In the first half of the show, investment advisor Catherine Austin Fitts talked about the economy, jobs, and sustainable living. While the Commerce Dept. has reported that consumer spending is up for the last few months, she was skeptical over their figures, and noted that unemployment is still a big problem in America. "Our labor is still significantly overpriced versus global labor, and we've now outsourced enough capital and enough manufacturing and jobs that there's a tremendous adjustment that has to occur," she said. The bubble is over, and we're seeing "the grinding of the gears-- now the permanent adjustments need to be made," she added.
Fitts advocated food as a growth business-- "there's a real market here, and it could produce high quality jobs...if you look at the whole food chain from farming to restaurants." She also spoke about the importance of practicing preventative healthcare by consuming nutritious/healthy foods. For those interested in eating locally, and eco-agriculture, she recommended Edible Communities and Acres USA.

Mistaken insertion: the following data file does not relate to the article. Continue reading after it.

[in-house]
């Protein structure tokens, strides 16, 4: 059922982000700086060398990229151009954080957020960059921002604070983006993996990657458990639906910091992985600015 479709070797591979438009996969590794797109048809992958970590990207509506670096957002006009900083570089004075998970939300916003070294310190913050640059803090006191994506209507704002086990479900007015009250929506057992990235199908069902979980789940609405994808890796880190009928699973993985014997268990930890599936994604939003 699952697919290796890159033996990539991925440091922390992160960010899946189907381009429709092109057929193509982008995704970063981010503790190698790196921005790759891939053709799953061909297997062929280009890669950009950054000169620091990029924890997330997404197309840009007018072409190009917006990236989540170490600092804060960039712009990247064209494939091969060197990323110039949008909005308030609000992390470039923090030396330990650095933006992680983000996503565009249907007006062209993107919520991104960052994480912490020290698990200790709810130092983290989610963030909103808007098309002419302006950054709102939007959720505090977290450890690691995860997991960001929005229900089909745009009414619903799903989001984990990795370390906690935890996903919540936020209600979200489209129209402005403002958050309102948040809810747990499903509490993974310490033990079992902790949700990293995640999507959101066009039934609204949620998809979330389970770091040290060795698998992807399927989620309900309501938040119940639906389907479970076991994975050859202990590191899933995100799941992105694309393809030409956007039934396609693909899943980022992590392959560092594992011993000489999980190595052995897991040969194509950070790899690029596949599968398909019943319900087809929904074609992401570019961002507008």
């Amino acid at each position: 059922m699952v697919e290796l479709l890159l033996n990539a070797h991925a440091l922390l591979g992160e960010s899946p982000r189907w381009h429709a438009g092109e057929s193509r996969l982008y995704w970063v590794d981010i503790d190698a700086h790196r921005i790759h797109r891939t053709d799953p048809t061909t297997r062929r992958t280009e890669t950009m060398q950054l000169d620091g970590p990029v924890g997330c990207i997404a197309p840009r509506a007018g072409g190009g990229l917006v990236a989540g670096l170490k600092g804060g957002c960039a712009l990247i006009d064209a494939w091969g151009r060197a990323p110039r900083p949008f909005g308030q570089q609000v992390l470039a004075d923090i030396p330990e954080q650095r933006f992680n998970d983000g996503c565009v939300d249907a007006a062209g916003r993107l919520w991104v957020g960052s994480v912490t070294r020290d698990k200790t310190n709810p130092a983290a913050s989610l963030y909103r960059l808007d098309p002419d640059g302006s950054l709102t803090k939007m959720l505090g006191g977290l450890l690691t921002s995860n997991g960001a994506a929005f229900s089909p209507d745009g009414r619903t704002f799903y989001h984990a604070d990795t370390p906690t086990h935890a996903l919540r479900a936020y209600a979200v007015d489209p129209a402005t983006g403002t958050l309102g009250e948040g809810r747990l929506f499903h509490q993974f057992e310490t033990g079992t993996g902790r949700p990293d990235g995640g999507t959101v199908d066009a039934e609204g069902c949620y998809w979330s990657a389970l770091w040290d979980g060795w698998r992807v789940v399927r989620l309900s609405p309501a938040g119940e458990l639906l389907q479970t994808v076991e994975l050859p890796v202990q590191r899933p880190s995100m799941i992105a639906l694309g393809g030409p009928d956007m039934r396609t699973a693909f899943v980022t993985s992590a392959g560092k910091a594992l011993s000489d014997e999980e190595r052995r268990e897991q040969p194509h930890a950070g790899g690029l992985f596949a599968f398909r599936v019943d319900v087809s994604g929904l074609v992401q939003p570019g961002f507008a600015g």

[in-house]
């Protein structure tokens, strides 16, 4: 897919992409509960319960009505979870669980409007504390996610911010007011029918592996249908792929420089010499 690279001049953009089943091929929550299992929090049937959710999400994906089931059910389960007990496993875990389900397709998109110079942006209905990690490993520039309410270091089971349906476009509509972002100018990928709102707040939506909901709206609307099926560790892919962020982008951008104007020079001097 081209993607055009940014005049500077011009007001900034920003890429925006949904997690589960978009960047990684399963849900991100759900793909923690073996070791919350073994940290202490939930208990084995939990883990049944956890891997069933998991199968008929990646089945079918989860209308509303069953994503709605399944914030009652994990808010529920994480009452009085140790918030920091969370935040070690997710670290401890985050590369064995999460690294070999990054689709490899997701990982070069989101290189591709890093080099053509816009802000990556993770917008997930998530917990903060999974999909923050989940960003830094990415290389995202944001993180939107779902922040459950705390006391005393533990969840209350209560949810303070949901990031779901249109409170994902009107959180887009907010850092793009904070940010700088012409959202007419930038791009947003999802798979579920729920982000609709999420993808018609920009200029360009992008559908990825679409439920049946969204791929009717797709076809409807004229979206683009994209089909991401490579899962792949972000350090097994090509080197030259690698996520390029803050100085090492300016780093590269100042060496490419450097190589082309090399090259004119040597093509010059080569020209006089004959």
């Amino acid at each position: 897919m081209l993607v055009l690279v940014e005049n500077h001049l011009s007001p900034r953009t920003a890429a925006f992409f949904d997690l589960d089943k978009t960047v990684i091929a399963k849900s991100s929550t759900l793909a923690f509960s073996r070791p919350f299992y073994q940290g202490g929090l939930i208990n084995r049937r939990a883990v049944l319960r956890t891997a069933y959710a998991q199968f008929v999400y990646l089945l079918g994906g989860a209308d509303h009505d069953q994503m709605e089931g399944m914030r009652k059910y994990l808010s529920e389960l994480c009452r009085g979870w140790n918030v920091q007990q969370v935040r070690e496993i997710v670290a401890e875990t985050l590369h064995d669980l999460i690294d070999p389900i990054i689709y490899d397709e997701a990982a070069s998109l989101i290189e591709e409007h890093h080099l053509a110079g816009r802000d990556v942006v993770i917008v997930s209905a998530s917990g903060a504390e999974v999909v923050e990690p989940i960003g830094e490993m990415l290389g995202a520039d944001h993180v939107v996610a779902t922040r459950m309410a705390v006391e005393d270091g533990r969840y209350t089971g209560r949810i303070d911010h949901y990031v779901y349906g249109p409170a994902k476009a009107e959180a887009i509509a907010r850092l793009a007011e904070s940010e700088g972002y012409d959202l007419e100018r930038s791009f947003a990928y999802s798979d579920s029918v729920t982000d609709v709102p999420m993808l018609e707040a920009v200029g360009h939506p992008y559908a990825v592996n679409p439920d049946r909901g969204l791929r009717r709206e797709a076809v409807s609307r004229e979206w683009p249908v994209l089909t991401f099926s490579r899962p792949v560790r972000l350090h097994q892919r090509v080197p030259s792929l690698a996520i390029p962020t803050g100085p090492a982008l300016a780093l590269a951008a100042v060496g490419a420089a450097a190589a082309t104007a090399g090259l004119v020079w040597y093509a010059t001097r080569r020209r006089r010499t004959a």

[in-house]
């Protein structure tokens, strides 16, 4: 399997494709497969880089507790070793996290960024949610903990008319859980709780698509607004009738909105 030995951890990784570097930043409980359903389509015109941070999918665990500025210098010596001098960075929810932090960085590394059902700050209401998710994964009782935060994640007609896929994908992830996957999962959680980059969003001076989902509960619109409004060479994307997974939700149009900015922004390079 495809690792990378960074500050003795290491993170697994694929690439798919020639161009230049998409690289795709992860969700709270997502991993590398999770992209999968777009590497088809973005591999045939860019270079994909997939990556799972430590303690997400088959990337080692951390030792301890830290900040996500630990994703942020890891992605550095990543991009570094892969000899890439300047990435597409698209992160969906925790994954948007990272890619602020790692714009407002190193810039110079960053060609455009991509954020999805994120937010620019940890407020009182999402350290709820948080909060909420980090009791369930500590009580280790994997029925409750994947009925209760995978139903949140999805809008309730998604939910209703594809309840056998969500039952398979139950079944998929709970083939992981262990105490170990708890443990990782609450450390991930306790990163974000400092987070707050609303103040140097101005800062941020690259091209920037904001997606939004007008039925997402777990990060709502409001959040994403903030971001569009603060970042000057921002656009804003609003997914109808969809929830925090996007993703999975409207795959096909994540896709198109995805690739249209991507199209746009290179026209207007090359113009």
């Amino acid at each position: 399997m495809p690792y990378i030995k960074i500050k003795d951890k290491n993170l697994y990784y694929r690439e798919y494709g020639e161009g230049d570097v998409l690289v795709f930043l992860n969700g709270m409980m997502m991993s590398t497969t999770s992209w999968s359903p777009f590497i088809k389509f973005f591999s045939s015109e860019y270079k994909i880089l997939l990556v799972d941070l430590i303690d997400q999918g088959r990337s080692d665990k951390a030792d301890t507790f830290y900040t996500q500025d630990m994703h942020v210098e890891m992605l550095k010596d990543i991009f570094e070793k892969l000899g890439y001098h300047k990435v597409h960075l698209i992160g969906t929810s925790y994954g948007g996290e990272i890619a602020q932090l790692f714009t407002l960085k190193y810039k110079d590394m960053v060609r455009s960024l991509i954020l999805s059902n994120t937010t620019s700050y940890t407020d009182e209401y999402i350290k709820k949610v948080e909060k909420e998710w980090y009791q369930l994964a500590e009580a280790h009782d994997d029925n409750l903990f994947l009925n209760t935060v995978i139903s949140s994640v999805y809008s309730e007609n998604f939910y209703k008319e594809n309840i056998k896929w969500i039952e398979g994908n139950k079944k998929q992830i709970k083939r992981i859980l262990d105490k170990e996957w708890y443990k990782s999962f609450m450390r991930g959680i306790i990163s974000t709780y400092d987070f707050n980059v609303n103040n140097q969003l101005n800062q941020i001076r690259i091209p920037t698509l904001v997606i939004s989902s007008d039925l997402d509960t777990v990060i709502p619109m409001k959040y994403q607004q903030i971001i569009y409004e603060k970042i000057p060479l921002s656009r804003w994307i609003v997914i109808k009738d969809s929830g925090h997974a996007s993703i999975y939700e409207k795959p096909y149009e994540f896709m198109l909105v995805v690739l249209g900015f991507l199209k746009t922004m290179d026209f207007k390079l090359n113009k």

In the latter half, investigative mythologist William Henry discussed symbolic aspects of Egypt, Easter, and 2012. Regarding the discovery of a 3,500 year-old "door to the afterlife" found in Egypt (see below), what we're really dealing with is "the ancient Egyptian science of immortality," he commented, adding that the Egyptians referred to the afterlife as the "Dimension of the Blessed." The door, made of red granite which is loaded with pure quartz crystal, holds tremendous energy, and was viewed as being like a gateway or stargate, he noted.
Maya prophecy says a stargate will open in 2012, but Henry views this as a time of transformation rather than calamity, where people may gain access to "primordial sacred science." He also talked about the mythological underpinnings of Easter with its notion of resurrection. The goddess Ishtar (Easter) of ancient Babylon made a descent into the underworld, and used a special helmet to travel there, he detailed.